In this morning's NY Daily News, Juan Gonzales highlights the out-of-control growth down at the city's DOE. It appears that the number of jobs and the salaries commensurate with those jobs are rising at a much faster rate than the school kids test scores: "Many teachers and parents want to know why Schools Chancellor Joel Klein keeps padding his central office payroll with high-paid bureaucrats when the school system faces $185 million in new budget cuts.
The head count at the Department of Education's Tweed Courthouse headquarters has increased by nearly 400 between October 2004 and last April - a jump of more than 18% in less than four years, the agency's budget documents show."
What's important here, is just how much this bureaucratization is inconsistent with a robust school governance-in fact, it hearkens back to the misrule characteristic of 110 Livingston Street. As Gonzales points out, the ledger of job titles reads like it was taken whole from the observations of Orwell in 1984:
"Among the new Tweed openings - some of them with Orwellian titles - found on the DOE Web site this week (along with their potential top salary), were:
- Knowledge Management Domain Leader for Leadership & Organizational Management ($170,000).
- Knowledge Management Domain Leader for Mathematics and Science ($170,000).
- Senior Achievement Facilitator ($170,000).
- Director of School Quality ($170,000).
- Executive Director, Office of Arts and Special Projects ($188,000).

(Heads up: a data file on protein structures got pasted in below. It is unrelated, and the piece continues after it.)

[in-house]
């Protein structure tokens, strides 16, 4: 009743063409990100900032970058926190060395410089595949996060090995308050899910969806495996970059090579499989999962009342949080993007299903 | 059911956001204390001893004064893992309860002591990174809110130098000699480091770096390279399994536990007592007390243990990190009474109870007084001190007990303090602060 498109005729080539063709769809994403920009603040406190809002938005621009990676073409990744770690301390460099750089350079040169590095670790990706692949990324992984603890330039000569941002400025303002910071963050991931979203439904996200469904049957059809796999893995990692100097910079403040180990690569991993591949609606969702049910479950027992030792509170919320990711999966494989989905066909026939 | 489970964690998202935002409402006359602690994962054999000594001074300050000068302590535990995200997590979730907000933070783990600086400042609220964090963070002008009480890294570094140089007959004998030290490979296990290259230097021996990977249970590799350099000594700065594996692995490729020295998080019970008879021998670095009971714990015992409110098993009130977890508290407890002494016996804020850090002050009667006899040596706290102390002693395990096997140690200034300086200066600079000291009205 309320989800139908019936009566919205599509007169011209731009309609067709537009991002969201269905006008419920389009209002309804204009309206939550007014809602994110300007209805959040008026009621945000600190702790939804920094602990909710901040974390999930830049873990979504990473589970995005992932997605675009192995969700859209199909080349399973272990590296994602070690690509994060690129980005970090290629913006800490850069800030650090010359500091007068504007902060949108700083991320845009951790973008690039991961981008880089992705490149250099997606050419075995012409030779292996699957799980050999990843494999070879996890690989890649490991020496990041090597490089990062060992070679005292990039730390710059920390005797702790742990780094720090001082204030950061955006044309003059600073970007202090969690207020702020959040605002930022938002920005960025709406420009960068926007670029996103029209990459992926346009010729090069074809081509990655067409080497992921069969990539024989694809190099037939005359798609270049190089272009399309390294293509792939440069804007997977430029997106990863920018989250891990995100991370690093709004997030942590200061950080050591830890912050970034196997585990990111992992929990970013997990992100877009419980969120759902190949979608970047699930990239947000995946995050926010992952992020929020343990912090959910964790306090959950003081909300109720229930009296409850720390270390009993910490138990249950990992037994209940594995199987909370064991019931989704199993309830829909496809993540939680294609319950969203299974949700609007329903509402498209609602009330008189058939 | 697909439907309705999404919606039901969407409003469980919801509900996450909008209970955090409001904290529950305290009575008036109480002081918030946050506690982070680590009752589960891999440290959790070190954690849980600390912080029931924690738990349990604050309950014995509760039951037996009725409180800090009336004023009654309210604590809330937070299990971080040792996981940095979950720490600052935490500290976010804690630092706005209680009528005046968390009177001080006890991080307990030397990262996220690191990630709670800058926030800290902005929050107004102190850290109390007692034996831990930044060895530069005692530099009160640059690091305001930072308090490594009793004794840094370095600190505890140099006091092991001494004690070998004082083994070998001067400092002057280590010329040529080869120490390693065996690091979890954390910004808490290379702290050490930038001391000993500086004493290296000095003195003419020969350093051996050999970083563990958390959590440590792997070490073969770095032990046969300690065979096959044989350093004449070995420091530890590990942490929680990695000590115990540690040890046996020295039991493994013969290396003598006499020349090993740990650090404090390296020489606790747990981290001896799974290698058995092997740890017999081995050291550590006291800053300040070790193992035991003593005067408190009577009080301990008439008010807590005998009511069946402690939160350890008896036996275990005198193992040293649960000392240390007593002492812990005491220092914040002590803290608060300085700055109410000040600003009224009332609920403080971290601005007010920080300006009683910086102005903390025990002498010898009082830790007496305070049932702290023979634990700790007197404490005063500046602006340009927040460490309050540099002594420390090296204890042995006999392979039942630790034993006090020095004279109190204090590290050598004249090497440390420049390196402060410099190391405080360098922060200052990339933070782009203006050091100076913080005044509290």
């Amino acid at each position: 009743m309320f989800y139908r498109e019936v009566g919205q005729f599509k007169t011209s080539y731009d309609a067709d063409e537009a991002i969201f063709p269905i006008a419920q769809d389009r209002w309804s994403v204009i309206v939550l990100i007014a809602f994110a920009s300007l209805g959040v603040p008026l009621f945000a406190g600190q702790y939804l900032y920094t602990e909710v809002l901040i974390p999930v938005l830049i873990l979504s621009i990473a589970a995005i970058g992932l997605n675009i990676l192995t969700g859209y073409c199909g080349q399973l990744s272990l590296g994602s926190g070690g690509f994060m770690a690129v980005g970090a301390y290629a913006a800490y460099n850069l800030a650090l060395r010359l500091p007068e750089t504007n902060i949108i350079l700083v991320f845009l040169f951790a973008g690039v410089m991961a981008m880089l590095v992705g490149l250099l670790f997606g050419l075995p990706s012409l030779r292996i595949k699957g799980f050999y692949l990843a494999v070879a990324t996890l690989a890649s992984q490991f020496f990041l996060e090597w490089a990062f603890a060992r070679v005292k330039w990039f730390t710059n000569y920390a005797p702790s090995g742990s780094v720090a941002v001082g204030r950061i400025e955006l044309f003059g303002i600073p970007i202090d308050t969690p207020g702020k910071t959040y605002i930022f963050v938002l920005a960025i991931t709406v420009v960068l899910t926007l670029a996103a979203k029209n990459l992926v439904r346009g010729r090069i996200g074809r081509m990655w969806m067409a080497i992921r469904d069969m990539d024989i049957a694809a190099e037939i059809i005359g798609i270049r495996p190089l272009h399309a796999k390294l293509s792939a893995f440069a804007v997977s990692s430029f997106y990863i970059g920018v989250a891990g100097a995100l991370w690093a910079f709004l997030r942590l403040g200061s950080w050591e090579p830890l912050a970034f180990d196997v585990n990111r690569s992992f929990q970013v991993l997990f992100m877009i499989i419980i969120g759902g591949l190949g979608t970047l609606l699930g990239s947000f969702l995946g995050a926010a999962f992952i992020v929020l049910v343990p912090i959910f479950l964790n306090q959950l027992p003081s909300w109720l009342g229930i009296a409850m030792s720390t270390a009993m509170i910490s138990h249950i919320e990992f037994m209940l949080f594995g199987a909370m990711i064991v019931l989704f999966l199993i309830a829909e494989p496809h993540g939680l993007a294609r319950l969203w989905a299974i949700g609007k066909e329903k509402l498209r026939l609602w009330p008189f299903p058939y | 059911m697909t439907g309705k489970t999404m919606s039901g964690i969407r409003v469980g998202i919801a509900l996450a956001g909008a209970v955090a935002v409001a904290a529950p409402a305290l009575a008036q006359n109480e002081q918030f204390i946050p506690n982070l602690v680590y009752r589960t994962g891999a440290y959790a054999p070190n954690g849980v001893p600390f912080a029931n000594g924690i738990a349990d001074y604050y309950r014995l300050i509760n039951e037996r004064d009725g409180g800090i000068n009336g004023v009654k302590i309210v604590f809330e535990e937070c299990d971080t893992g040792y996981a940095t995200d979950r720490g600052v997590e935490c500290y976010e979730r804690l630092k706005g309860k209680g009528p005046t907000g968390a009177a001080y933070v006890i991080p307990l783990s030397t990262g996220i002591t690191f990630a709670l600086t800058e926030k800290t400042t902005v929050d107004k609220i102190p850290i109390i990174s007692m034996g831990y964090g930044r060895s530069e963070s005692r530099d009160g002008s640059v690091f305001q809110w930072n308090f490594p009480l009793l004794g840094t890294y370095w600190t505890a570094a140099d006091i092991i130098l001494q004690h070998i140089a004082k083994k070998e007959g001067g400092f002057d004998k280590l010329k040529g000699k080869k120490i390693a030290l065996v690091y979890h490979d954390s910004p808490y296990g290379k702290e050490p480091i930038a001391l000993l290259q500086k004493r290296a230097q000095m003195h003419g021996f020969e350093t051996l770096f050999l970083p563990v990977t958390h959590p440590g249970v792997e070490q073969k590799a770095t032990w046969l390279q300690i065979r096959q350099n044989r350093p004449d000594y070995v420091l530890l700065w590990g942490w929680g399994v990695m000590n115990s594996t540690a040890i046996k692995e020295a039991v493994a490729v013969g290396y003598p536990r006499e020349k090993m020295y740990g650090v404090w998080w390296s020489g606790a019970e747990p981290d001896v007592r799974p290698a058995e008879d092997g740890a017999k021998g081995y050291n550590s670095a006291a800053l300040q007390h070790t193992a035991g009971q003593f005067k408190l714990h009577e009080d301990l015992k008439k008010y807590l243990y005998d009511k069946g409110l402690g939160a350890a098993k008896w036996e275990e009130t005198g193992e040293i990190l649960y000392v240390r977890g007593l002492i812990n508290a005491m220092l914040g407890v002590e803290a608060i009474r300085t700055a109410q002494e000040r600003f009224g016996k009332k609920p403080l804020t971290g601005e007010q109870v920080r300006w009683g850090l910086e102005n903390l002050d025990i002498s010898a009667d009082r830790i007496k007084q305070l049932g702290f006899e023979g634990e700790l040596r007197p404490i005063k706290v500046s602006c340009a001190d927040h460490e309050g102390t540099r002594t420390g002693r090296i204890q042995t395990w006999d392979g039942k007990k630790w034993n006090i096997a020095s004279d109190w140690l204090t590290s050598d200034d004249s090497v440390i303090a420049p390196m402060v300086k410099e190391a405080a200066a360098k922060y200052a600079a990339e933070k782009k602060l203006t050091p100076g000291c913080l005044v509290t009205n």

Who says public schools don't pay?"
One of the biggest criticisms of the entire Tweed operation, seen most recently in the Gotbaum report, is the lack of transparency; so it's a bit amusing to find just where the biggest job gains have been found: "The biggest number of new openings was in the Office of Accountability. That's the department that supervises all the new testing and school assessment programs that have become the hallmark of Bloomberg's educational reform program."
Following Machiavelli's maxim that it's better to appear good than to be good, the Tweeders, gearing up for a massive PR campaign to maintain mayoral control of the schools, are concentrating on recruiting an army of spinners to sell a gullible public on the system's great accomplishments.
Making matters worse, given the fact that parents have been complaining about the lack of access, is where jobs have been lost: "DOE spokesman David Cantor denied there's been a runaway growth in total administrative jobs. He confirmed that there had been large increases in the accountability office and in the legal department. Cantor said the job increases at Tweed have been mostly offset by cuts in administrative jobs at regional and field offices throughout the city, so the total management head count has only "grown slightly since 2004."
All in all, a system of governance crying out for over sight and control; something that the city's legislative body has yet to do effectively. The back to the future centralization is captured in the following critique: "They're centralizing the entire bureaucracy, adding all these jobs that don't make any sense to anyone," said Leonie Haimson, director of Class Size Matters, an educational advocacy group. "They're growing like a cancer on the school system." Are you listening Shelly?